Professionalism in a BDSM shoot

So how does a professional production company handle bondage shoots to ensure everyone is on the same page? I interviewed Peter Acworth, founder of San Francisco based Kink.com, the largest producer of online kinky adult entertainment and here’s how they approach BDSM shoots to make sure there are no mis-communications before, during, and after the shoot.

Last week, James Lipay of Norwalk, CT was arrested and charged with fourth-degree sexual assault for alleged actions he committed during a bondage shoot with an amateur model. Details are sketchy and it may come down to a he said/she said scenario since the only people present were the photographer and model.

Some of the problems Lipay faces could certainly have been avoided with better communications, preparation, and documentation. So how does a professional production company handle bondage shoots to ensure everyone is on the same page? Peter Acworth, founder of San Francisco based Kink.com, the largest producer of online kinky adult entertainment provides some insight and here’s how they approach BDSM shoots to make sure there are no mis-communications before, during, and after the shoot.

What procedures does Kink use to avoid charges of sexual assault by models/actresses who may change their minds after the shoot? Do they sign paperwork outlining the nature of the shoot in addition to the video interviews?

Kink goes to great lengths before, during and after the models shoot here to ensure that they are aware of what they will be doing and that they are comfortable with the shooting requirements. Bondage and s/m can be an intense experience, especially if someone has never experienced it so we want to make sure that the model is the right fit.

  1. When we book a model for the first time, we conduct a phone interview to go over the content and requirements of the site they will be working for and answer questions if they have them. We go over what the model should definitely be ok with and what types of things are optional.
  2. We issue the model a password to the site and encourage them to watch a scene before they come and let us know if it is something they think they can do or if they decided it is not for them.
  3. When the model arrives, we give them a form called “Model Rights.” This form states that they have a safe word, which they can say at any time during their scene to stop the action and the director will check in with them to see if they would like to continue. It also states that they have the right to stop the shoot at any time for any reason and they will be compensated for the number of scenes they completed. We explain to them that this type of shooting is not for everyone and that if they are feeling uncomfortable and need to back out, we completely understand and support that.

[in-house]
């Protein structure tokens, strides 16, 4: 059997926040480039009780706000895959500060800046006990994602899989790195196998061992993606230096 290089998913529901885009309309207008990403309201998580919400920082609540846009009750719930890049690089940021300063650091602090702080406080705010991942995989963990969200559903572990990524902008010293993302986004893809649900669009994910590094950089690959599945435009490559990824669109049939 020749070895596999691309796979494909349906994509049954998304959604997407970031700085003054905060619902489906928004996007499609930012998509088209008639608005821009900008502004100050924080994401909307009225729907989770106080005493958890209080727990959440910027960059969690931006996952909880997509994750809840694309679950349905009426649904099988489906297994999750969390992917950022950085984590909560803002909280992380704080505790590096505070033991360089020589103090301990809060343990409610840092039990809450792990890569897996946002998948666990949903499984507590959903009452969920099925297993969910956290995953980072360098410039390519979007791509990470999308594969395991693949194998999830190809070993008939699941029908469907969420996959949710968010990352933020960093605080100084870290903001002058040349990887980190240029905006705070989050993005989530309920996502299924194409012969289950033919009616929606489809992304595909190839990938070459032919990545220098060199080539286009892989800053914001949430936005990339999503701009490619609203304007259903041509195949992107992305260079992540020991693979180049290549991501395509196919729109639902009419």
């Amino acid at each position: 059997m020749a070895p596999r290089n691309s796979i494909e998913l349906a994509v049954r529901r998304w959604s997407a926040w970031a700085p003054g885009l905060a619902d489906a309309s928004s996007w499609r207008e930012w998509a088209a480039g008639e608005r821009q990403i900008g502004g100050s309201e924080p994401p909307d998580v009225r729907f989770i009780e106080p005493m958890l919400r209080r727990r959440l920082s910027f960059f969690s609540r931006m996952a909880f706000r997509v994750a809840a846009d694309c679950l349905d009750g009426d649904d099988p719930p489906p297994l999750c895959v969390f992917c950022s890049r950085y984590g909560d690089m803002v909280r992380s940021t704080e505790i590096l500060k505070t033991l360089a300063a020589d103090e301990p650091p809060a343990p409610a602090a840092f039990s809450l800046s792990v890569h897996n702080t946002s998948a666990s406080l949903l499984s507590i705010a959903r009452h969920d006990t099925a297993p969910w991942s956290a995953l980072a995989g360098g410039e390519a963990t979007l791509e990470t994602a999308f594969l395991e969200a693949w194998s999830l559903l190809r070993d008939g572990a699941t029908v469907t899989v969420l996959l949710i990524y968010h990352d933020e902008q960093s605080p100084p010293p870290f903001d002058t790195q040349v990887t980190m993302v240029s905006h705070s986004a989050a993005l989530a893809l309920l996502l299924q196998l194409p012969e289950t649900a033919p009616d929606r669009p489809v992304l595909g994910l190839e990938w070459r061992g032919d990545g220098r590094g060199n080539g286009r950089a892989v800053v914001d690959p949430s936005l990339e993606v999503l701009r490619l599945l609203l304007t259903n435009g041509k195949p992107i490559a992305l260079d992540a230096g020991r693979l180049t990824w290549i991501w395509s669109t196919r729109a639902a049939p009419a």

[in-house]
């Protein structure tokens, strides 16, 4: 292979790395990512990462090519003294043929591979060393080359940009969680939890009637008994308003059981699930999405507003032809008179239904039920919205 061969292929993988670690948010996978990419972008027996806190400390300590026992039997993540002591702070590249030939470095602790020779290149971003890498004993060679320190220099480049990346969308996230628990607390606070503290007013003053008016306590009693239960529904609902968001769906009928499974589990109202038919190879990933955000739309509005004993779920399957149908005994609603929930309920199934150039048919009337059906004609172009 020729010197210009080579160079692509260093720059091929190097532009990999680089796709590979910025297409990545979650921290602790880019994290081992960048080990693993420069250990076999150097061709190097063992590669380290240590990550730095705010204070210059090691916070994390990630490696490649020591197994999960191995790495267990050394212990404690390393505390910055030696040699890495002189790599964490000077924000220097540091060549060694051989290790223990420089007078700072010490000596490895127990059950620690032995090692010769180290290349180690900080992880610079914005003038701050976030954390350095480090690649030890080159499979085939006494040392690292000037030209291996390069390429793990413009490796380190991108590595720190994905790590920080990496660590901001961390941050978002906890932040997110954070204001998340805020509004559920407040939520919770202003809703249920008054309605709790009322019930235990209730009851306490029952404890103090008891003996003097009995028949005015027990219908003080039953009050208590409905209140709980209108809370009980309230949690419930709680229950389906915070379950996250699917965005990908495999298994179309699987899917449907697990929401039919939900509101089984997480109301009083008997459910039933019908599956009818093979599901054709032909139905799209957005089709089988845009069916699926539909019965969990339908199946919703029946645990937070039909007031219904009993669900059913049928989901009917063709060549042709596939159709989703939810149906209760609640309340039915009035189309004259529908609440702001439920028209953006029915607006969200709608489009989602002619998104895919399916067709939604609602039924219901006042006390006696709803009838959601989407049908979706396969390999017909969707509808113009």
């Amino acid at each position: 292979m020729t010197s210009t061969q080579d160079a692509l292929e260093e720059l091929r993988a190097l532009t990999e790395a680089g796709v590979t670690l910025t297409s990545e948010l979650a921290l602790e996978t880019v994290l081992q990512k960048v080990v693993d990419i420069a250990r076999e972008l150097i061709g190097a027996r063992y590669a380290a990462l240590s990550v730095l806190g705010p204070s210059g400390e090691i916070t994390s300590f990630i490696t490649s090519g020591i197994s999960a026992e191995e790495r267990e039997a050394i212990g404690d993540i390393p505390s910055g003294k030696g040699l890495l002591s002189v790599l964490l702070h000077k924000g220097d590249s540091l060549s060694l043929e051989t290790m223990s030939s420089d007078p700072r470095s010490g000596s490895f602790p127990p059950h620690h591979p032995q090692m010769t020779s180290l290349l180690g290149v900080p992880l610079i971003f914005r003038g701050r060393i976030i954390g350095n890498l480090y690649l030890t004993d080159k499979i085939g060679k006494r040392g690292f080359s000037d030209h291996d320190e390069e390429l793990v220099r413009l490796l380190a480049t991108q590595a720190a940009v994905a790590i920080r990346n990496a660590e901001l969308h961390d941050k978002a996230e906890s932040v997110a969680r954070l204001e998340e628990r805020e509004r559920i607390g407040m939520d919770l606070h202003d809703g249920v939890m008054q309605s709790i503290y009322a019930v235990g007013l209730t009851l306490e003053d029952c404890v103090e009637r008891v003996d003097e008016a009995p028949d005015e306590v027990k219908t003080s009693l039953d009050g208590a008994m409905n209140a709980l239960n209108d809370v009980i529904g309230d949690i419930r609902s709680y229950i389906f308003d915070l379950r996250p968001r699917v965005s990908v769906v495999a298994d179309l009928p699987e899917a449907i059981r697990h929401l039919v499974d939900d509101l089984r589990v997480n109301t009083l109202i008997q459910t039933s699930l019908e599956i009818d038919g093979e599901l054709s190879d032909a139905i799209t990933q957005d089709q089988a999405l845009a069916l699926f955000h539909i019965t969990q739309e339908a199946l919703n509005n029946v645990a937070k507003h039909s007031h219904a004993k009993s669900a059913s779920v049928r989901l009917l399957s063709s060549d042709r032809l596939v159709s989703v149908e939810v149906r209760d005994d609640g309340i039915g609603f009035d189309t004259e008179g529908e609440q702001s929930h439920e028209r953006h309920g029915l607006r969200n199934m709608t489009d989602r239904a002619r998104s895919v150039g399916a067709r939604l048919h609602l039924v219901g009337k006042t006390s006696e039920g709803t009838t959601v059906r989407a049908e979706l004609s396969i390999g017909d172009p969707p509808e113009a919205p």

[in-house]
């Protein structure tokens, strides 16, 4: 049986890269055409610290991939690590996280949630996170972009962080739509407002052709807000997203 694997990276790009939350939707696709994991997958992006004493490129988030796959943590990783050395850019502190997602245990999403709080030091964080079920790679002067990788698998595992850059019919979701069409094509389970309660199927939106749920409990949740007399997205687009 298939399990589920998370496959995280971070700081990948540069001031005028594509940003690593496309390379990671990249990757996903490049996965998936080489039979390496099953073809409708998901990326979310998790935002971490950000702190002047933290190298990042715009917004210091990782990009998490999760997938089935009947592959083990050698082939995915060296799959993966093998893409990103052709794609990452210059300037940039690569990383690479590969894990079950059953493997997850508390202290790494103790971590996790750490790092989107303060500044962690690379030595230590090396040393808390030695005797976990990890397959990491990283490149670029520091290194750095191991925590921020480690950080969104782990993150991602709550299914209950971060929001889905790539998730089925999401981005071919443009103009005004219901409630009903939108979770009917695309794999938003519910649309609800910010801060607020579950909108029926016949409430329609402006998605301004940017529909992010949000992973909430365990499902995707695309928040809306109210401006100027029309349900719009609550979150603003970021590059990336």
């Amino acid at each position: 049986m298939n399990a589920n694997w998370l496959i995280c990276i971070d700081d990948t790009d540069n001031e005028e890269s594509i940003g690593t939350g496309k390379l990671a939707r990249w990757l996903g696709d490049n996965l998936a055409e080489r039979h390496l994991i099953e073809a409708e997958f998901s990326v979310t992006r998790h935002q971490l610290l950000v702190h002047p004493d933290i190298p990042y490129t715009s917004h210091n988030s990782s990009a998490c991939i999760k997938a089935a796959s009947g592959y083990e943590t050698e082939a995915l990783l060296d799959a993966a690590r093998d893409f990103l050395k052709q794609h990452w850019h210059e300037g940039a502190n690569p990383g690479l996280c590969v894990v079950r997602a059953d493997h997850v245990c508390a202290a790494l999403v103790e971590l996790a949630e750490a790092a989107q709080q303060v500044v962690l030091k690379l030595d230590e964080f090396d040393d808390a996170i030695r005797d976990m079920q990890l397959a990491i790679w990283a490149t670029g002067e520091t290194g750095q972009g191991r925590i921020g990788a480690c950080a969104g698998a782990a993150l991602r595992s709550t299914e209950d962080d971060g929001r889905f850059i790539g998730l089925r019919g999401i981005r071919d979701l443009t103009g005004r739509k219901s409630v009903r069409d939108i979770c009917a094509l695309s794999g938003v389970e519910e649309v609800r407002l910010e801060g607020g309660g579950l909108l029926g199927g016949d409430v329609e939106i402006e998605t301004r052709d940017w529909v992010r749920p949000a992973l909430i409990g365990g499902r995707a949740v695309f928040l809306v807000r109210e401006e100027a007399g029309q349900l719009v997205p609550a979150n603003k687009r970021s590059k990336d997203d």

4. We conduct an interview on set before the start of the shoot, where the model answers questions about their experience, likes and dislikes, etc. They are also told their safe word on camera and the director explains the scene they are about to perform.
  5. We conduct a post interview on camera about the scene, asking the model if they enjoyed themselves, if they would come back, what their favorite part was, etc.
  6. Since after care is such a big part of BDSM, the Talent Department always checks in with the model after their shoot, either privately in person or with a phone call the following day. If anyone voices a complaint, we address it right away.

What advice can Kink offer to amateur bondage photographers to avoid this type of situation?

It is extremely important to explain the scene you have planned in advance and to let the talent know that it is encouraged to speak up if something is not ok with them. Constantly check in with the models you are working with to make sure that they are ok throughout the scene. Follow up with each and every model.

  • I’ve always appreciated the professional approach that kink.com takes with all of their productions. They are at the top in terms of quality and it doesn’t suprise me to know that they take their business as seriously as they do.